Thursday, June 30, 2016
Don Carlo in San Francisco
Production: Zack Brown
Don Carlo: Michael Fabiano
Elizabeth (Elisabetta) of Valois: Ana María Martínez
Philip II, Carlo's father: Ferruccio Furlanetto
Princess Eboli: Nadia Krasteva *
Rodrigo, Marquis of Posa: Mariusz Kwiecień
The Grand Inquisitor: Andrea Silvestrelli
This is such a complex opera that it's hard to cover everything. I am speaking of Verdi's Don Carlo at the San Francisco Opera. It has two plots which is part of the reason it is so long. One plot is about the fact that Elisabetta and Carlo meet in France, think they will marry, fall in love and immediately find out she will marry Carlo's father. She immediately follows her fate while Carlo obsesses over her all the way to the end.
The second plot concerns the fact that Spain in the time of the inquisition has conquered Flanders, a protestant country. The Roman Church at this time imagines that if it kills all the protestants it will be left with a catholic world. Power in Spain is held as much by the inquisition as by the king. Many were also being killed in Spain. Rodrigo and Carlo side with Flanders which is their downfall.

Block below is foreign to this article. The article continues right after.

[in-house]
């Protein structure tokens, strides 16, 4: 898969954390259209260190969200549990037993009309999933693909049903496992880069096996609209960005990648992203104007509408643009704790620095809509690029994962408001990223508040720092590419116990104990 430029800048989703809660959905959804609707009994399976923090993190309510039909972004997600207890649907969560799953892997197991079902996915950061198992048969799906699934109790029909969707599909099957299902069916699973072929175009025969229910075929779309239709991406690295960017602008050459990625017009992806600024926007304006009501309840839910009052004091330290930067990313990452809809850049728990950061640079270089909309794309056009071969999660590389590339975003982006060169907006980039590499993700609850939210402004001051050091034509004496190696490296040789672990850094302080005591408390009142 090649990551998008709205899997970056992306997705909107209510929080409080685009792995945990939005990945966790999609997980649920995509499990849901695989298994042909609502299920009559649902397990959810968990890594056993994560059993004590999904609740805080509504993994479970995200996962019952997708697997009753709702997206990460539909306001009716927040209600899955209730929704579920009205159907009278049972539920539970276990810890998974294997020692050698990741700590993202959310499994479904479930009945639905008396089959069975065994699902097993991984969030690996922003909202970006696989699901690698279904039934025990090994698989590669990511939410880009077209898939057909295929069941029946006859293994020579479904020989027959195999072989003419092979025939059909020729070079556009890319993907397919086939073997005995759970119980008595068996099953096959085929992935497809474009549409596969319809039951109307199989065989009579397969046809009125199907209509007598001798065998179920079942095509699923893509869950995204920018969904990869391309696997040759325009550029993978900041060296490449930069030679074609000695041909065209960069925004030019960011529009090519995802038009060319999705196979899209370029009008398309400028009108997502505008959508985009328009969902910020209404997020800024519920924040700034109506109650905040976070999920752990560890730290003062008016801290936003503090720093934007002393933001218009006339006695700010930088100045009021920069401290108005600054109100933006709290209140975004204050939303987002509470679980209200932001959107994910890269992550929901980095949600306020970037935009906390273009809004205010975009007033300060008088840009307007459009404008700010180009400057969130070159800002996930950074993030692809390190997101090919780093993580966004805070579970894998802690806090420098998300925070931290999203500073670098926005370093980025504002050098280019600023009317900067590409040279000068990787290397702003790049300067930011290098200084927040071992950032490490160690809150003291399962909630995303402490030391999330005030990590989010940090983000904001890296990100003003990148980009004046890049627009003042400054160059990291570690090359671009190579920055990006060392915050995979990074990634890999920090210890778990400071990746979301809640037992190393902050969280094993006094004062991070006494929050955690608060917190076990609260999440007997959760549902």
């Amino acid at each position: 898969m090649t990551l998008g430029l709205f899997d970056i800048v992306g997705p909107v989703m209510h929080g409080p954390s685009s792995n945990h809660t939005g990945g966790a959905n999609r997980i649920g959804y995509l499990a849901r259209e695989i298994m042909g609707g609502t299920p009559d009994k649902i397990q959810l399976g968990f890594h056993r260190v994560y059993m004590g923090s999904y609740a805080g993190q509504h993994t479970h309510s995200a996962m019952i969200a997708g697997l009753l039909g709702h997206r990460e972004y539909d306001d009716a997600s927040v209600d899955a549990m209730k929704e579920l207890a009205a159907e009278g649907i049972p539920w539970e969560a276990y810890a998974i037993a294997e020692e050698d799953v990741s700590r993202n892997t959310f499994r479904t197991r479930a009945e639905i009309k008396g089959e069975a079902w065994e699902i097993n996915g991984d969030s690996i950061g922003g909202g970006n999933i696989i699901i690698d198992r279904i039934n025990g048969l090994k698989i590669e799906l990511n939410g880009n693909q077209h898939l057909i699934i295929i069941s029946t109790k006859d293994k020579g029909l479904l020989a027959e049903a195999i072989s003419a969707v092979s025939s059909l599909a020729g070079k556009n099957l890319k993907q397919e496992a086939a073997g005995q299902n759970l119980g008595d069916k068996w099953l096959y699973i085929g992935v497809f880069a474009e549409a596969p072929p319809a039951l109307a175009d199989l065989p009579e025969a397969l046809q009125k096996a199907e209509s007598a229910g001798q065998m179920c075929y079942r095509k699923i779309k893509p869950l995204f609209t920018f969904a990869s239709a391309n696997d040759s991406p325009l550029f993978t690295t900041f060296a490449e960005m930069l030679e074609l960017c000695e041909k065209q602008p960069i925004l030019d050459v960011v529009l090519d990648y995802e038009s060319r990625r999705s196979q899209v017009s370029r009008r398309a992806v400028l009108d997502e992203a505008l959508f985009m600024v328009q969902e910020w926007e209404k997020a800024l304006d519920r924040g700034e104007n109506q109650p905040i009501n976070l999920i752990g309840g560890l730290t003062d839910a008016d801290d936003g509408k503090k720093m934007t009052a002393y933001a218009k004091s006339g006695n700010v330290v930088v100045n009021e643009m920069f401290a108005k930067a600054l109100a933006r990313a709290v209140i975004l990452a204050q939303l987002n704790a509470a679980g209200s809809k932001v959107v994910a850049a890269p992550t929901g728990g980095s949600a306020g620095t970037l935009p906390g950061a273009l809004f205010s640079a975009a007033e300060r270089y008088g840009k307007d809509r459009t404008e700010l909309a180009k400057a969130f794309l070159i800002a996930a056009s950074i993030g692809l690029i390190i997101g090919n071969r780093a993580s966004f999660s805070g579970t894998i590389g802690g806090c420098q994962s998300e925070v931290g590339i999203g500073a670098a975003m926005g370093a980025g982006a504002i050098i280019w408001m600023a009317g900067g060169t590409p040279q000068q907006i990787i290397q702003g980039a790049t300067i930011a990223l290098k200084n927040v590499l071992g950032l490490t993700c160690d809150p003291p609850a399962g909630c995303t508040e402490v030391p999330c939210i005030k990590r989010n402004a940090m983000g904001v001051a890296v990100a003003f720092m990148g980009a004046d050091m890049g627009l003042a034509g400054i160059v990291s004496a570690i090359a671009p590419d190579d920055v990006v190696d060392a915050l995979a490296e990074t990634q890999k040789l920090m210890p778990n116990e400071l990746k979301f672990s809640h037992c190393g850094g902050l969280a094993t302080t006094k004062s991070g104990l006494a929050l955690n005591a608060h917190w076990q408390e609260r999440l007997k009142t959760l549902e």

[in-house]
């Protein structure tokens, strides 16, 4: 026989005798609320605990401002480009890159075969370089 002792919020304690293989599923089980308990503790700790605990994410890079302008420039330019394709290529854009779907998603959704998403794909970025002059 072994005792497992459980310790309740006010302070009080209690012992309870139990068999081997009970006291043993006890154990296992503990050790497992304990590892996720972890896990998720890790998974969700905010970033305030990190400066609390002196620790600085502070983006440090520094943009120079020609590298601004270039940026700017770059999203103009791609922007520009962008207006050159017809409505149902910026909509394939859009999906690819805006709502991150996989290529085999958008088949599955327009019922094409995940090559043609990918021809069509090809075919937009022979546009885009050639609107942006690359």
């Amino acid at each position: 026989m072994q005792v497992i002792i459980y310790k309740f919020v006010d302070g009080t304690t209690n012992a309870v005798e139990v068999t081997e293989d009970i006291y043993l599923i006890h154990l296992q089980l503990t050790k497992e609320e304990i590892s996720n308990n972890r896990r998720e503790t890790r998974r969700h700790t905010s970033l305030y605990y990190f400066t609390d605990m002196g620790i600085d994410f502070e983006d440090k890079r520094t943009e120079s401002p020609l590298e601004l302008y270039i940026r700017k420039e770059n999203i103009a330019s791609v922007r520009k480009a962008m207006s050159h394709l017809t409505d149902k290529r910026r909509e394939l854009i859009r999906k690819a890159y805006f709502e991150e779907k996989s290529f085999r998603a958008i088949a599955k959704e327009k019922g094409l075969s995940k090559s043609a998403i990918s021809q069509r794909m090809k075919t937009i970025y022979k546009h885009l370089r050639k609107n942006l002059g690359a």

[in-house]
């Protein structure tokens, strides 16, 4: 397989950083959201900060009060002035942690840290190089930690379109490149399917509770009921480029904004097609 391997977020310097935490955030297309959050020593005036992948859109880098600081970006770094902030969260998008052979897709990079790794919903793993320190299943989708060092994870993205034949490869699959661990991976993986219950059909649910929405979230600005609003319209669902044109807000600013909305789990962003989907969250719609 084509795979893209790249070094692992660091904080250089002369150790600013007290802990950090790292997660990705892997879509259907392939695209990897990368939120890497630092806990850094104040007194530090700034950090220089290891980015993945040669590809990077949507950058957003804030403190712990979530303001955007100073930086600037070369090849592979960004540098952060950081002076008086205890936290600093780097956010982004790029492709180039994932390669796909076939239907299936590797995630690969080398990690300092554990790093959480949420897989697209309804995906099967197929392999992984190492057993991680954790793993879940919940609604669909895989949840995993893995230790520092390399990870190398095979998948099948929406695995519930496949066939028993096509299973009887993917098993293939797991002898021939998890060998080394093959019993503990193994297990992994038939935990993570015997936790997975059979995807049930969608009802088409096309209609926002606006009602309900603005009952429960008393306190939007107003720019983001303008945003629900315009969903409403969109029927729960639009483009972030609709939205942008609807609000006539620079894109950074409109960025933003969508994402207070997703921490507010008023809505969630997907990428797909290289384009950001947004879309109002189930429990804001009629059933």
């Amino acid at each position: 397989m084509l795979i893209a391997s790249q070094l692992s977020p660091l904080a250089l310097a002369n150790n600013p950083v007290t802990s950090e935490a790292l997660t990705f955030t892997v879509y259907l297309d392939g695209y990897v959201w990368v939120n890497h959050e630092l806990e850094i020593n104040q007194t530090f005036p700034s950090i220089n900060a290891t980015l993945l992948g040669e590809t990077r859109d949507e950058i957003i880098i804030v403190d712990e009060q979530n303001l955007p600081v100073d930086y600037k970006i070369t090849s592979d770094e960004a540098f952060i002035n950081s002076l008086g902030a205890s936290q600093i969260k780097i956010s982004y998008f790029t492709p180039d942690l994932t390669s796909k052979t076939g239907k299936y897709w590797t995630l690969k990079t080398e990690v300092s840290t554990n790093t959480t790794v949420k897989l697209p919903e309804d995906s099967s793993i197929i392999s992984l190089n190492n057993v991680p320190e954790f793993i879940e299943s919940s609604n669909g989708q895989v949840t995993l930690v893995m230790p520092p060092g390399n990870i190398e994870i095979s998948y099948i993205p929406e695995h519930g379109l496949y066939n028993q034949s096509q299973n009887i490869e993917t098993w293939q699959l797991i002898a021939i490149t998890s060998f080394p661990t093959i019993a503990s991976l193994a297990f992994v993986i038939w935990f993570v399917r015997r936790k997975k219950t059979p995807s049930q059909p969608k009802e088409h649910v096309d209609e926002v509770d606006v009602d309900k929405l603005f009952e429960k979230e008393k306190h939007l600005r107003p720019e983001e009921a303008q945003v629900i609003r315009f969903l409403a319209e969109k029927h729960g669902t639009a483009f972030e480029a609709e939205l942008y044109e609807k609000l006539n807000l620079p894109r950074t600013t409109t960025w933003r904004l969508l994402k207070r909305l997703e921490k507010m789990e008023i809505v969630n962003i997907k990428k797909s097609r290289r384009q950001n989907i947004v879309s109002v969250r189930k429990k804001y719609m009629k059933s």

There are a few oddities in this production. In the so-called "Auto-da-fé" scene no one burns. Instead men in tall coned hats are raised into the air. When Philip sings that his wife doesn't love him, he is alone in bed. Eboli is seen going into the prison and rescuing Carlo, a first for me. At the end Carlo is taken away by guards and not saved. I found the production acceptable.
Ours was the only performance with Furlanetto instead of Pape. Furlanetto's voice is starting to show its age, but he still brings a powerful emotional performance.
I felt that Ana María Martínez was a bit light for Elizabetta, but her Act V aria was magnificent.
We were also pleased with the Eboli of Nadia Krasteva. I saw her previously as Preziosilla in La Forza del Destino.
I was surprised to hear that both Michael Fabiano and Mariusz Kwiecień have big voices to bring to the table when required. For this opera they would need to coordinate their expression more fully with one another for complete success.
I get to carp if I want but it would be nonsense to overdo it. It was a successful evening with a large audience. What do opera audiences really want? Great Verdi and Wagner.